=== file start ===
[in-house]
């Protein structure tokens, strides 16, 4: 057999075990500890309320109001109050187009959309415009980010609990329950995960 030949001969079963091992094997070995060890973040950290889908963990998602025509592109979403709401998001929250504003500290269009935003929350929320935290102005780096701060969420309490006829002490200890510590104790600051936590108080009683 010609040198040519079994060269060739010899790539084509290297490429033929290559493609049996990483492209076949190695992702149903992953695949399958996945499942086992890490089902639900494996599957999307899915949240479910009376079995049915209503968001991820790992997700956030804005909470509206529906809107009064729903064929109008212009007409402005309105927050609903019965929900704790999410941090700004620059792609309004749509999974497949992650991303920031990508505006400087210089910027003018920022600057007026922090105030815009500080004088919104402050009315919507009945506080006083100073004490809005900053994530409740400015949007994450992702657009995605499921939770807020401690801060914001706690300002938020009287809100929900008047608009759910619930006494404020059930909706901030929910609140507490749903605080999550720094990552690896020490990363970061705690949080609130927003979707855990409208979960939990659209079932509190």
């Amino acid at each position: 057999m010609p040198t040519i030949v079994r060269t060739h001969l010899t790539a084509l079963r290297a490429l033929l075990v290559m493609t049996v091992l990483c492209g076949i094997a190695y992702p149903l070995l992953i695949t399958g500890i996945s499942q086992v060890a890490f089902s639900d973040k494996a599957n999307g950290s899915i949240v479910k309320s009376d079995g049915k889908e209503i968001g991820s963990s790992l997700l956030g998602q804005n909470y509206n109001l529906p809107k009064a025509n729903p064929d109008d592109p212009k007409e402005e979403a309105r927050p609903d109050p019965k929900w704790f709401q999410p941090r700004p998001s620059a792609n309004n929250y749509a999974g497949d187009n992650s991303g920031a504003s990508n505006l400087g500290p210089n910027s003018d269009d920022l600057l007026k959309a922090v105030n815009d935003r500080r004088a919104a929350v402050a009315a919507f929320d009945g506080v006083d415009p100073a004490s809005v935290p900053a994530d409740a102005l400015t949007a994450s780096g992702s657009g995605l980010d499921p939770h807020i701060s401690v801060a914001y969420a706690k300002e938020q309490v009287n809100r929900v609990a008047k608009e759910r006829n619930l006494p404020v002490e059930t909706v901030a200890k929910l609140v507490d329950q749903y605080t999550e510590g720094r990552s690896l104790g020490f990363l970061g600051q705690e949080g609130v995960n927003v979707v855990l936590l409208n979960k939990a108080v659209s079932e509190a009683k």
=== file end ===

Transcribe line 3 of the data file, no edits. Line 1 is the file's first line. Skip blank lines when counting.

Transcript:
């Amino acid at each position: 057999m010609p040198t040519i030949v079994r060269t060739h001969l010899t790539a084509l079963r290297a490429l033929l075990v290559m493609t049996v091992l990483c492209g076949i094997a190695y992702p149903l070995l992953i695949t399958g500890i996945s499942q086992v060890a890490f089902s639900d973040k494996a599957n999307g950290s899915i949240v479910k309320s009376d079995g049915k889908e209503i968001g991820s963990s790992l997700l956030g998602q804005n909470y509206n109001l529906p809107k009064a025509n729903p064929d109008d592109p212009k007409e402005e979403a309105r927050p609903d109050p019965k929900w704790f709401q999410p941090r700004p998001s620059a792609n309004n929250y749509a999974g497949d187009n992650s991303g920031a504003s990508n505006l400087g500290p210089n910027s003018d269009d920022l600057l007026k959309a922090v105030n815009d935003r500080r004088a919104a929350v402050a009315a919507f929320d009945g506080v006083d415009p100073a004490s809005v935290p900053a994530d409740a102005l400015t949007a994450s780096g992702s657009g995605l980010d499921p939770h807020i701060s401690v801060a914001y969420a706690k300002e938020q309490v009287n809100r929900v609990a008047k608009e759910r006829n619930l006494p404020v002490e059930t909706v901030a200890k929910l609140v507490d329950q749903y605080t999550e510590g720094r990552s690896l104790g020490f990363l970061g600051q705690e949080g609130v995960n927003v979707v855990l936590l409208n979960k939990a108080v659209s079932e509190a009683k």